8.      Method of Simulated Moments

a.       Christian Gourieroux and Alain Monfort, (1996) Simulation-Based Econometric Methods, Oxford University Press.

b.      Daniel McFadden (1989) “A method of simulated moments for estimation of discrete response models without numerical simulationEconometrica 57, 995-1026.

c.       Ariel Pakes and David Pollard (1989) “Simulation and the asymptotics of optimization estimatorsEconometrica, 57, 1027-1057.

d.      Vassilis Hajivassiliou and Paul Ruud, (1994) “Classical estimation methods for LDV models using simulation,” in Handbook of Econometrics, IV, ch 40.

9.      Indirect Inference

a.       Christian Gourieroux and Alain Monfort, (1996) Simulation-Based Econometric Methods, Oxford University Press.

b.      Christian Gourieroux, Alain Monfort, and Eric Renault, (1993) “Indirect inferenceJournal of Applied Econometrics, 8, 85-118.

c.       Ron Gallant and George Tauchen (1996) “Which moments to match?” Econometric Theory, 12, 657-681.

10.  Quasi-Bayes Methods

a.       Victor Chernozhukov and Han Hong (2003) “An MCMC approach to classical estimationJournal of Econometrics, 115, 293-356.

b.      Ulrich Muller (2013) “Risk of Bayesian inference in misspecified models, and the sandwich covariance matrixEconometrica, 81, 1805-1849.

11.  GMM

a.       Susanne Schennach (2007) “Point estimation with exponentially tilted empirical likelihood” Annals of Statistics, 35, 634-672.

b.      Whitney Newey and Frank Windmeijer (2009) “Generalized method of moments with many weak moment conditionsEconometrica 77, 687-719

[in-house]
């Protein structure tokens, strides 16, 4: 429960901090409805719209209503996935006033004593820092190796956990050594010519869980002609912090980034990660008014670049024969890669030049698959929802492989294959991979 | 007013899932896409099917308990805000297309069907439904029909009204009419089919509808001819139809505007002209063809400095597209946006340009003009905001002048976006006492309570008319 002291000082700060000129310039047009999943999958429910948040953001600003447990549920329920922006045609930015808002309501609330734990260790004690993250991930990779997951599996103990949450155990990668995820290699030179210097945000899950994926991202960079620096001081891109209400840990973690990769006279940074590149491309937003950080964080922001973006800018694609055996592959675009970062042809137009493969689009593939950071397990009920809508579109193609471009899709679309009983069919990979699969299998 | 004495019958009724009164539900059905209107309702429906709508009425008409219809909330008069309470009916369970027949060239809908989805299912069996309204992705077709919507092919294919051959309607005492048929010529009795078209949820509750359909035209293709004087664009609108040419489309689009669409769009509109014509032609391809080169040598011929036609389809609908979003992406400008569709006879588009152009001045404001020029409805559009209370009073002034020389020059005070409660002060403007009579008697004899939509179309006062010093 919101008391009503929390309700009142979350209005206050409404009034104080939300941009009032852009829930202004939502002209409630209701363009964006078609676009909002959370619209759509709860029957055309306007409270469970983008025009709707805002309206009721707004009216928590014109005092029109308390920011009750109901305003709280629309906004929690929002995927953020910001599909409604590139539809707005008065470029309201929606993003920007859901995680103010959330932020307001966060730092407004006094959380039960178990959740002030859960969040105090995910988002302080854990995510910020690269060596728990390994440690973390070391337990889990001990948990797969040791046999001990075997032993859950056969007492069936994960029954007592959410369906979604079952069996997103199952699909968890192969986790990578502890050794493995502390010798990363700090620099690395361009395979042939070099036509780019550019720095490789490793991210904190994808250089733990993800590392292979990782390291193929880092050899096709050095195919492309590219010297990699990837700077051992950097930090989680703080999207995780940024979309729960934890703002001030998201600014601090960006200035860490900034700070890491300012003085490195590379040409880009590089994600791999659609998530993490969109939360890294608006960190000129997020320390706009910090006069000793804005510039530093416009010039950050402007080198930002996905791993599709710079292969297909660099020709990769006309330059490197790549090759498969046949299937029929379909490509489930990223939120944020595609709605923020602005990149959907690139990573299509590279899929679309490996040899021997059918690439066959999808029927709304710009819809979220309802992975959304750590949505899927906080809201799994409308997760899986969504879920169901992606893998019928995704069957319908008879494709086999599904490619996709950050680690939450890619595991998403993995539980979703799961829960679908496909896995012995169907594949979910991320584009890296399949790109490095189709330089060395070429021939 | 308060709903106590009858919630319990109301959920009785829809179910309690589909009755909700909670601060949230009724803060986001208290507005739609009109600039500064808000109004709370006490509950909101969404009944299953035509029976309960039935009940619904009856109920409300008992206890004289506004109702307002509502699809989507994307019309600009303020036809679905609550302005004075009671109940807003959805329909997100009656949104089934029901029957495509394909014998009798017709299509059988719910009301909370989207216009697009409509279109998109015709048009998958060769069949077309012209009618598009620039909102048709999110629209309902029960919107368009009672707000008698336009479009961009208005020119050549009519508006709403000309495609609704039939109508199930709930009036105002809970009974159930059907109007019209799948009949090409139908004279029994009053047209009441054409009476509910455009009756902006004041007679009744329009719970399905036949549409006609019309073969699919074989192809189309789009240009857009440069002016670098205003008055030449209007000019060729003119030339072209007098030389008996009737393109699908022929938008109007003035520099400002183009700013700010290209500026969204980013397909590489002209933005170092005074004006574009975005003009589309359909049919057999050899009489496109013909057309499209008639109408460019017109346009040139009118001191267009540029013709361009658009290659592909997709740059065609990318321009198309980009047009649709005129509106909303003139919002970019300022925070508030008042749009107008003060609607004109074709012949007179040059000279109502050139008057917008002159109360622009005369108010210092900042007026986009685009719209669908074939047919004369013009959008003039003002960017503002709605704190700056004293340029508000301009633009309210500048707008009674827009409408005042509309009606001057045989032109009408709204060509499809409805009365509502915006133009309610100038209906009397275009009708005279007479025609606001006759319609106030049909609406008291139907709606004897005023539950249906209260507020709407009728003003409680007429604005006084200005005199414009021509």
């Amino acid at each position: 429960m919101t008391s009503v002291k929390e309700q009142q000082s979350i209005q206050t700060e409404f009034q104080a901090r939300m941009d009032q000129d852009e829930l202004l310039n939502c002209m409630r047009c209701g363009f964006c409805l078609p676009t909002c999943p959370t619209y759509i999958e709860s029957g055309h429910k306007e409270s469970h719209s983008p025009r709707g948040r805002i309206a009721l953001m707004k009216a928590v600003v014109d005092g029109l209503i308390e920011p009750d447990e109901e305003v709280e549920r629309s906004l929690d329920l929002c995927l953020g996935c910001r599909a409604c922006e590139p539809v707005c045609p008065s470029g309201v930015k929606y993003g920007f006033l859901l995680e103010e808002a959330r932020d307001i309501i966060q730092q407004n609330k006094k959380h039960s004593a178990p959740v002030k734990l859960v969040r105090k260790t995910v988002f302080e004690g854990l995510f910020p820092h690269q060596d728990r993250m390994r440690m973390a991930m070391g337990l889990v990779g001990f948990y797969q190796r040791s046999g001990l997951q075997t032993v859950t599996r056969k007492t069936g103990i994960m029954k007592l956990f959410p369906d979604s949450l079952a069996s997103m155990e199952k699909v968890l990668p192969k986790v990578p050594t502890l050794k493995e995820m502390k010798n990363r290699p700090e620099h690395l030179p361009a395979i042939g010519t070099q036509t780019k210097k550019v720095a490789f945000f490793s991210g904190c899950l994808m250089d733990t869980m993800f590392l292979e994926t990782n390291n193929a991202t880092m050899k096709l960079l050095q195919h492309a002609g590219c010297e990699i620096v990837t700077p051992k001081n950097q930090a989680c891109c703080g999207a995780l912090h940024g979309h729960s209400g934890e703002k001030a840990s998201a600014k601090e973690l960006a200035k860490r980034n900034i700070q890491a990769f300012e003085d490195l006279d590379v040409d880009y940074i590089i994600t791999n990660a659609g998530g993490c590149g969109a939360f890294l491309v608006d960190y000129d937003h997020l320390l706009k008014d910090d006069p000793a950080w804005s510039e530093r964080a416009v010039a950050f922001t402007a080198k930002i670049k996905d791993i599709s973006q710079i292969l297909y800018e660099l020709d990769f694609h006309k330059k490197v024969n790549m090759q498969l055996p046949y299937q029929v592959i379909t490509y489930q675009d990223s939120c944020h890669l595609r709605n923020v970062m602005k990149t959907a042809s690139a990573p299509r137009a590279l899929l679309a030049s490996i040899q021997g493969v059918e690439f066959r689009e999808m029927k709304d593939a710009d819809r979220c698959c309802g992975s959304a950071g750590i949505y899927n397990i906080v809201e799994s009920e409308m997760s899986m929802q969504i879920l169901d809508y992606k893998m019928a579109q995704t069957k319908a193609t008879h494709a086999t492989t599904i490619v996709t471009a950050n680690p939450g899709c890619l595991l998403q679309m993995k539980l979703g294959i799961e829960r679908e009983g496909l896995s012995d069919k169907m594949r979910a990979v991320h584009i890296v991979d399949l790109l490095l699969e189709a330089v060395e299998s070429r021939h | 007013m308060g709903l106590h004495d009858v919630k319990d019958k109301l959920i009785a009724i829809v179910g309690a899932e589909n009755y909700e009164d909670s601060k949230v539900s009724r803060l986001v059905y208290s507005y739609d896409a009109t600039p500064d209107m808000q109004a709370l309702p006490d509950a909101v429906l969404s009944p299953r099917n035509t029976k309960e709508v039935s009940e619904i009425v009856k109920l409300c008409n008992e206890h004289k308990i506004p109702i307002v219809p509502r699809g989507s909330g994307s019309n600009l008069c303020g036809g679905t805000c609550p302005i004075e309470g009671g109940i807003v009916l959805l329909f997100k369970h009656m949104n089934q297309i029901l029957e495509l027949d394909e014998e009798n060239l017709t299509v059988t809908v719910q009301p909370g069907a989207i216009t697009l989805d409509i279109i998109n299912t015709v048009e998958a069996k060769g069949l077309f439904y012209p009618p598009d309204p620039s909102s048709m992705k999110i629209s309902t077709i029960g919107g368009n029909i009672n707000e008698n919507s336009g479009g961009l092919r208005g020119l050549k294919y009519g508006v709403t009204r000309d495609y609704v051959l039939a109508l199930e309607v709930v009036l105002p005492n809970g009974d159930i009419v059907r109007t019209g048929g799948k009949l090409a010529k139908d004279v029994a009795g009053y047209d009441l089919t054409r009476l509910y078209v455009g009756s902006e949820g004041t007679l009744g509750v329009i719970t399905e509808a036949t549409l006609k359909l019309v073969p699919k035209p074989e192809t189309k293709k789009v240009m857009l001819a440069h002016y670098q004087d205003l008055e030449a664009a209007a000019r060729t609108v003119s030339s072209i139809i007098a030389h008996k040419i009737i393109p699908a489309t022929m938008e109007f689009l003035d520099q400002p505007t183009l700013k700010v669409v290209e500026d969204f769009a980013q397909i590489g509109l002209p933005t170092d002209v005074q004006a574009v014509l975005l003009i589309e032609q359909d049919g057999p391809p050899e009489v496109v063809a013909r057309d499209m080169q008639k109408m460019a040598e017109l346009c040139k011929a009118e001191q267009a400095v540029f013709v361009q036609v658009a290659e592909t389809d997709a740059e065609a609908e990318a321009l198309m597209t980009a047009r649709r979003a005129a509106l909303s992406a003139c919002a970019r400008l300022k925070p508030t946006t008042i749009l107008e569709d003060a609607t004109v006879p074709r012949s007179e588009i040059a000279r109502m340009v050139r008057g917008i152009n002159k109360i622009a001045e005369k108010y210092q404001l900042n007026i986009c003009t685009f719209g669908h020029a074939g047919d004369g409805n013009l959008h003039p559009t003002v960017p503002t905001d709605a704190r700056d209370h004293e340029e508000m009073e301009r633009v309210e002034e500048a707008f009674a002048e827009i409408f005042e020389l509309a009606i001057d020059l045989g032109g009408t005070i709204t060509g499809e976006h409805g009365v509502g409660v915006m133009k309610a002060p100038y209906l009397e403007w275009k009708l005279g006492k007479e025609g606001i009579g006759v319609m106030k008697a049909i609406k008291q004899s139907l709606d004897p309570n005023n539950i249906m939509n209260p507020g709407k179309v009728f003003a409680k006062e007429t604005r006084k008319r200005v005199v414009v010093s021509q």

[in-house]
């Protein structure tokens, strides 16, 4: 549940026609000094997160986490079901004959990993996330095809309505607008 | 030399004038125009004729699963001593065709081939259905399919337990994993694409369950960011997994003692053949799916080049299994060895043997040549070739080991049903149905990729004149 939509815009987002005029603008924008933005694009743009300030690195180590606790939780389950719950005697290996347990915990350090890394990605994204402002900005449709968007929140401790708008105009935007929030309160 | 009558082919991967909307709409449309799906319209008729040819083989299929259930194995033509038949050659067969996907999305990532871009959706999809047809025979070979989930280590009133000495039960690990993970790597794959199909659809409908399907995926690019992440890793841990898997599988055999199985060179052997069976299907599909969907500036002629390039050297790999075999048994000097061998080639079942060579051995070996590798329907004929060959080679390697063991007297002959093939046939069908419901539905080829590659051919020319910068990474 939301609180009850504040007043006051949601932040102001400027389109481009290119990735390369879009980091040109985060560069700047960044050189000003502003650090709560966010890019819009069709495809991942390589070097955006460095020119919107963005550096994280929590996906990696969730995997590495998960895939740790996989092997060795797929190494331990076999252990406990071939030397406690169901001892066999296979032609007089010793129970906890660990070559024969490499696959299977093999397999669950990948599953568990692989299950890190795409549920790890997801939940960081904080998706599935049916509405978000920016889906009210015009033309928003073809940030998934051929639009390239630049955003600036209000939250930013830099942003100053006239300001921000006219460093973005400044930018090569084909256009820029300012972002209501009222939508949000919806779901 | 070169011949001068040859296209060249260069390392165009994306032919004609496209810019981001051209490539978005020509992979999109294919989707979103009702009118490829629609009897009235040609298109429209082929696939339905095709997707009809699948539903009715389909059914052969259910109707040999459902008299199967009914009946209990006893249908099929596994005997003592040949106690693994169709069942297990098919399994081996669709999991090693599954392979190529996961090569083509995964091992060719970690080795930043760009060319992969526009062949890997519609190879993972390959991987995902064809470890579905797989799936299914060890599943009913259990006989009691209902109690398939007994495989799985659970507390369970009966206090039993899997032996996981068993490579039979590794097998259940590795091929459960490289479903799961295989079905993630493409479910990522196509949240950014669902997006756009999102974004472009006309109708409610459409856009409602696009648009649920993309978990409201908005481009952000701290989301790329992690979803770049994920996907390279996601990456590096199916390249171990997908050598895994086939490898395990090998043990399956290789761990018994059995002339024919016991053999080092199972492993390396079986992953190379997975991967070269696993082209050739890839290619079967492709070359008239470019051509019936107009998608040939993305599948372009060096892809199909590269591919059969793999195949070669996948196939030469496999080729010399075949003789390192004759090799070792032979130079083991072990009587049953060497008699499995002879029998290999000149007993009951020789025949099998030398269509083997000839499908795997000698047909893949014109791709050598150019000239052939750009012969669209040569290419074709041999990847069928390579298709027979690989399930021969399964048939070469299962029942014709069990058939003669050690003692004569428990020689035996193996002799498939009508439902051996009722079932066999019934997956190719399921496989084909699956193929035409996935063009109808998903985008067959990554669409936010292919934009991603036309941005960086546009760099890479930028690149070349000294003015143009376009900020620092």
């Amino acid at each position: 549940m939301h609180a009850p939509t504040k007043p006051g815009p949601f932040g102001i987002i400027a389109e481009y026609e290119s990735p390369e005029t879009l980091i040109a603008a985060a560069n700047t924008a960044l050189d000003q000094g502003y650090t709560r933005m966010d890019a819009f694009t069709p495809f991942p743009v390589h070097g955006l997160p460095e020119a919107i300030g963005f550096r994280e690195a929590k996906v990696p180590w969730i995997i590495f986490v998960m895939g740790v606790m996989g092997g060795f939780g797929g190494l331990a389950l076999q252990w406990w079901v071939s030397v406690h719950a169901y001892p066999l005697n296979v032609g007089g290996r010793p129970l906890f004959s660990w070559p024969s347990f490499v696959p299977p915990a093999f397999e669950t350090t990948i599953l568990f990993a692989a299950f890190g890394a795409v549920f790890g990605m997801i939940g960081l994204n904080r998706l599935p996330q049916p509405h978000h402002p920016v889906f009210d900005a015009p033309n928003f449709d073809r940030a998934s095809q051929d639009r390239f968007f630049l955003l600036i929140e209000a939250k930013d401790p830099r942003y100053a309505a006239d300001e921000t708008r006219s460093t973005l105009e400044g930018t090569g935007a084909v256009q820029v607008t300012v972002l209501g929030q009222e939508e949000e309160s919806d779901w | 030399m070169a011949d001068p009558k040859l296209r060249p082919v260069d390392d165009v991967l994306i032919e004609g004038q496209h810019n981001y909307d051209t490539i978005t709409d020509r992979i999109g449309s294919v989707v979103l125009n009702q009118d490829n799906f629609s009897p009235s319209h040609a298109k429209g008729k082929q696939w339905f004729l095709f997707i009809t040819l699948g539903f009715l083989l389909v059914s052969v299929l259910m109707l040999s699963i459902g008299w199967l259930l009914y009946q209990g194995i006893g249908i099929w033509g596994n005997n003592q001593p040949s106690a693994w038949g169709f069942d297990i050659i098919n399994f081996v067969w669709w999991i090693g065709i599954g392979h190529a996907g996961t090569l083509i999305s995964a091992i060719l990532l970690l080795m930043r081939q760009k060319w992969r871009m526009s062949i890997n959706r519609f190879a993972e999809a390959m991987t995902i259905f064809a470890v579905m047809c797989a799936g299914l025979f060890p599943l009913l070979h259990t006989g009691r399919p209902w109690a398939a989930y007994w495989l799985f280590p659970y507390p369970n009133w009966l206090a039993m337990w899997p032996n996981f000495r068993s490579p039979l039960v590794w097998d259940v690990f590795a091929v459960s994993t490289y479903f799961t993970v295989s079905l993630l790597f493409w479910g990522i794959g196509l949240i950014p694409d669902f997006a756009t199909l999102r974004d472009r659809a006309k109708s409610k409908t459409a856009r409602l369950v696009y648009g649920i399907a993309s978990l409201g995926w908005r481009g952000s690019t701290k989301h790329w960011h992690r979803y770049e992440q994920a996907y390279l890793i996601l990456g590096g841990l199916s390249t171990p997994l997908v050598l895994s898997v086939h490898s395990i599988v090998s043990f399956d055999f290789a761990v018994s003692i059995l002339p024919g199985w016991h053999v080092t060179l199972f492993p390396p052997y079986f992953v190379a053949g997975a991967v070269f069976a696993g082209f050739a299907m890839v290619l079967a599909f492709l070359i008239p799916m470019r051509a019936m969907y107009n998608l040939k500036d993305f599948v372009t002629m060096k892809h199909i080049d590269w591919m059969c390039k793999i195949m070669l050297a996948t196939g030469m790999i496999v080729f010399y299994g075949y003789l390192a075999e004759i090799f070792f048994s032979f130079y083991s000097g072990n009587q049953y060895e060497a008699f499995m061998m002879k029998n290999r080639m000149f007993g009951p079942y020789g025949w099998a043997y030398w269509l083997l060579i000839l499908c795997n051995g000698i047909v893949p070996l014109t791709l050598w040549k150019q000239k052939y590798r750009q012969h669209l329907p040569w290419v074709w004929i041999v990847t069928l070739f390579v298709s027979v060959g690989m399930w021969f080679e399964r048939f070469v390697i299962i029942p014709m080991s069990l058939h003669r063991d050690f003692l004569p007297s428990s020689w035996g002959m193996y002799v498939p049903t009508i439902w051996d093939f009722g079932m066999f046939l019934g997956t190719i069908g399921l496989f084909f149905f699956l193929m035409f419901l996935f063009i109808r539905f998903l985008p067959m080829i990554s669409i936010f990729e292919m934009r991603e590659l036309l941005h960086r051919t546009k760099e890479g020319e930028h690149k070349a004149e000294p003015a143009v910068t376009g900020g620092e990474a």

c.       Yuichi Kitamura, Andres Santos, Azeem Shaikh (2012) “On the asymptotic optimality of empirical likelihood for testing moment restrictionsEconometrica 80, 413-423.

d.      Yuichi Kitamura, Taisuke Otsu, and Kirill Evdokimov (2013) “Robustness, infinitesimal neighborhoods, and moment restrictionsEconometrica, 81, 1185-1202.

e.       Susanne Schennach (2014) “Entropic latent variable integration via simulationEconometrica, 82, 345-386.

12.  Moment Inequalities and Partial Identification

a.       Donald Andrews and Gustavo Soares (2010) “Inference for parameters defined by moment inequalities using generalized moment selectionEconometrica, 78, 119-158.

b.      Joseph Romano and Azeem Shaikh (2010) “Inference for the identified set in partially identified econometric modelsEconometrica, 78, 169-212.

c.       Ariel Pakes (2010) “Alternative models for moment inequalitiesEconometrica, 78, 1783-1822.

d.      Hyungsik Roger Moon and Frank Schorheide (2012) “Bayesian and frequentist inference in partially identified modelsEconometrica, 80, 755-782.

e.       Donald Andrews and Xu Cheng (2012) “Identification and inference with weak, semi-strong, and strong identificationEconometrica, 80, 2153-2211.

f.       Donald Andrews and Panle Jia Barwick (2012) “Inference for parameters defined by moment inequalities: A recommended moment selection procedureEconometrica, 80, 2805-2826.

g.      Donald Andrews and Xiaoxia Shi (2013) “Inference based on conditional moment inequalitiesEconometrica, 81, 609-666.

h.      Victor Chernozhukov, Sokbae Lee and Adam Rosen (2013) “Intersection bounds: Estimation and inferenceEconometrica, 81, 667-738.

i.        Hiroaki Kaido and Andres Santos (2014) “Asymptotically efficient estimation of models defined by convex moment inequalitiesEconometrica, 82, 387-414.

j.        Joseph Romano, Azeem Shaikh, and Michael Wolf (2014) “A practical two-step method for testing moment inequalitiesEconometrica, 82, 1979-2002.

k.      Ariel Pakes, Jack Porter, Kate Ho and Joy Ishi (2015) “Moment inequalities and their applicationEconometrica, 83, 315-334.

13.  Nondifferentiable Inference

a.       Keisuke Hirano and Jack Porter (2012) “Impossibility results for nondifferentiable functionsEconometrica, 80, 1769-1790.

b.      Zheng Fang and Andres Santos, “Inference on directionally differentiable functions,” working paper.